Norovirus Gastroenteritis, Carbohydrate Receptors, and Animal Models

Division of Infectious Diseases, Cincinnati Children's Hospital Medical Center, University of Cincinnati College of Medicine, Cincinnati, Ohio, United States of America.
PLoS Pathogens (Impact Factor: 7.56). 08/2010; 6(8):e1000983. DOI: 10.1371/journal.ppat.1000983
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    • ", 2013 ) . On the other hand , an individual ' s susceptibility to NoVs is correlated with his HBGA profile in vivo ( Tan and Jiang , 2010 ; Ruvoën - Clouet et al . , 2013 ) . "
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    ABSTRACT: This study aims to investigate if histo-blood group antigen (HBGA) expressing bacteria have any protective role on human norovirus (NoV) from acute heat stress. Eleven bacterial strains were included, belonging to Escherichia coli, Enterobacter cloacae, Enterobacter aerogenes, Clostridium difficile, Bifidobacterium adolescentis, and B. longum. HBGA expression of the bacteria as well as binding of human NoV virus-like particles (VLPs, GI.1, and GII.4 strains) to the bacteria were detected by flow cytometry. NoV VLPs pre-incubated with HBGA expressing or non-HBGA expressing bacteria were heated and detected by both direct ELISA and porcine gastric mucin-binding assay. The NoV-binding abilities of the bacteria correlated well with their HBGA expression profiles. Two HBGA expressing E. coli (LMG8223 and LFMFP861, both GI.1 and GII.4 binders) and one non-HBGA expressing E. coli (ATCC8739, neither GI.1 nor GII.4 binder) were selected for the heat treatment test with NoV VLPs. Compared with the same cell numbers of non-HBGA expressing E. coli, the presence of HBGA-expressing E. coli could always maintain higher antigen integrity, as well as mucin-binding ability of NoV VLPs of both GI.1 and GII.4 after heat-treatment at 90°C for 2 min. These results indicate that HBGA-expressing bacteria may protect NoVs during the food processing treatments, thereby facilitating their transmission.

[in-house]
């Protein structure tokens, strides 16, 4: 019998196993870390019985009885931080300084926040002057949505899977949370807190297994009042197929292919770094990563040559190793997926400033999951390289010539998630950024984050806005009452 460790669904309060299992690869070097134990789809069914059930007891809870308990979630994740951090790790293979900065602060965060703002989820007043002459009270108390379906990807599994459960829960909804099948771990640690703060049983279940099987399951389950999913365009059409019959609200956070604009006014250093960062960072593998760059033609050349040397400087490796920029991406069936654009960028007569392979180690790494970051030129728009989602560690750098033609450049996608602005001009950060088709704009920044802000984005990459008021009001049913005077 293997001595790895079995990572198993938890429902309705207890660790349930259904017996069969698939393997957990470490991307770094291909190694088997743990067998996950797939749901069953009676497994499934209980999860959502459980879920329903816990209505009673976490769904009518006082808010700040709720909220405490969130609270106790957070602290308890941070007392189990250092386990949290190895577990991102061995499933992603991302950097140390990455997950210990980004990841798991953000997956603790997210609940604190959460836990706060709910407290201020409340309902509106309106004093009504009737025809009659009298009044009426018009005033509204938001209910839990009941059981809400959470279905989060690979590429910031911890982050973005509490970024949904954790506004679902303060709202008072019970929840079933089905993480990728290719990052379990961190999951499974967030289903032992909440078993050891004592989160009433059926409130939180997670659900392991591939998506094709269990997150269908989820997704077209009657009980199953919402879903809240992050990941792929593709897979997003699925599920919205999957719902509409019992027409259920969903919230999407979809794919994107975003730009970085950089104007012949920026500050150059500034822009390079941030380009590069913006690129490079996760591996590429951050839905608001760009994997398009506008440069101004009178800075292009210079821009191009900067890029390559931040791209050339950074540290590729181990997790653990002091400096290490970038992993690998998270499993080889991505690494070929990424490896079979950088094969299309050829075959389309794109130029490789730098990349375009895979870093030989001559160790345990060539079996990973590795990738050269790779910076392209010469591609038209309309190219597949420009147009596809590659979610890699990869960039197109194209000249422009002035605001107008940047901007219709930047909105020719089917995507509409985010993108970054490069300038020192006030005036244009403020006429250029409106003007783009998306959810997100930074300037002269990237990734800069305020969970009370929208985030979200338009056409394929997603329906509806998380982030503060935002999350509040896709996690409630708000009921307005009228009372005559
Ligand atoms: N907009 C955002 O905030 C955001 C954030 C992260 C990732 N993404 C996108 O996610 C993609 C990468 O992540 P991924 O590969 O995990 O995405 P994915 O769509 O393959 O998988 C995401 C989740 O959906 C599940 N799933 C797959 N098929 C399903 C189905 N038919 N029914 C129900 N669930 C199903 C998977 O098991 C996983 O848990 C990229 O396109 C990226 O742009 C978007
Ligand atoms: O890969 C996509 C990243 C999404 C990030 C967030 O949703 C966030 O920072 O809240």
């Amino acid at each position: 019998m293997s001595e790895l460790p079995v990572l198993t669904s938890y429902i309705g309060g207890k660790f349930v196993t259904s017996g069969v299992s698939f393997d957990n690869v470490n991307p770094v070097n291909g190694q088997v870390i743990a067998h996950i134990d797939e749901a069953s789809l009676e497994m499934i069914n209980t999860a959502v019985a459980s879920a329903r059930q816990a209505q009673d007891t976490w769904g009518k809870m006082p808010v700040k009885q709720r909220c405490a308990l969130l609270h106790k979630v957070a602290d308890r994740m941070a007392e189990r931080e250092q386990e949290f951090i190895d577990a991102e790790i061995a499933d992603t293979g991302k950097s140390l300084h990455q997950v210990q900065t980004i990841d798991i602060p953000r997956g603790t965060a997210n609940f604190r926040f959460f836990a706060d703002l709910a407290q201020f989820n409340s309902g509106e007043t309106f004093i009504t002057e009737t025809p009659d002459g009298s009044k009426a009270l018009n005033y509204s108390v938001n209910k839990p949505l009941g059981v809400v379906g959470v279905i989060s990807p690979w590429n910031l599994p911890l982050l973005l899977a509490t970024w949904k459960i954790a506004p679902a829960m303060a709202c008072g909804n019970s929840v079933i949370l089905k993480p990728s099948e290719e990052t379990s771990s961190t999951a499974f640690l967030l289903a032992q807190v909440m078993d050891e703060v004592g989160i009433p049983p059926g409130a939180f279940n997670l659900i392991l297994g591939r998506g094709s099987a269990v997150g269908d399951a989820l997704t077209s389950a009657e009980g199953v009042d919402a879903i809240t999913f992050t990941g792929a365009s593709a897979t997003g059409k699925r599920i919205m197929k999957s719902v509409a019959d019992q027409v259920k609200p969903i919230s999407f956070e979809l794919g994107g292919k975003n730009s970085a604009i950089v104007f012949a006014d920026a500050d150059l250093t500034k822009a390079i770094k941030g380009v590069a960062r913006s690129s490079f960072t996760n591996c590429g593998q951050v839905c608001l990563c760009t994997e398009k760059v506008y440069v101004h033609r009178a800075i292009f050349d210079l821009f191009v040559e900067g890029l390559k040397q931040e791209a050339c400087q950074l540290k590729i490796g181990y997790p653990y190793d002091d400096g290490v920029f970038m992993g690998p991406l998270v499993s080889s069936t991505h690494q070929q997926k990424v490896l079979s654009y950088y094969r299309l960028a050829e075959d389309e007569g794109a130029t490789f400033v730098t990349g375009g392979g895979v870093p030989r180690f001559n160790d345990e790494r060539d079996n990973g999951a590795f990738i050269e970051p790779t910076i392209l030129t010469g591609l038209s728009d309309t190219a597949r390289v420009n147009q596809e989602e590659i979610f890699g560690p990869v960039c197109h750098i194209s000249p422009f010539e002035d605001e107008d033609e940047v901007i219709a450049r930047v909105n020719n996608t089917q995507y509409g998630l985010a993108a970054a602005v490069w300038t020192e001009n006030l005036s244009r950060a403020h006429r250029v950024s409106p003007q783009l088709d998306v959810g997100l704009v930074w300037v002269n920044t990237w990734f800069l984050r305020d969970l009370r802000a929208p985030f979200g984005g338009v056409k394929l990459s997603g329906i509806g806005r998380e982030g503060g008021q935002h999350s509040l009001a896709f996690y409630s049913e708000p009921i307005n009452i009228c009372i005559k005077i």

Frontiers in Microbiology 07/2015; 6:659. DOI:10.3389/fmicb.2015.00659 · 3.99 Impact Factor
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    • "ORF2 is approximately 1.8 kb and encodes the 57 kDa major capsid protein, VP1, while ORF3 is approximately 0.6 kb and encodes a 33 kDa minor structural protein, VP2 (McFadden et al., 2011). VP1 is suggested to be involved in the recognition of the host cell receptor (Tan & Jiang, 2010) while VP2 is thought to be involved in the stability of the capsid but also seems to be vital for viral assembly (Glass et al., 2009). Recent studies have shown that murine norovirus has an additional ORF, ORF4, which overlaps ORF2 in an alternate reading frame (Thackray et al., 2007). "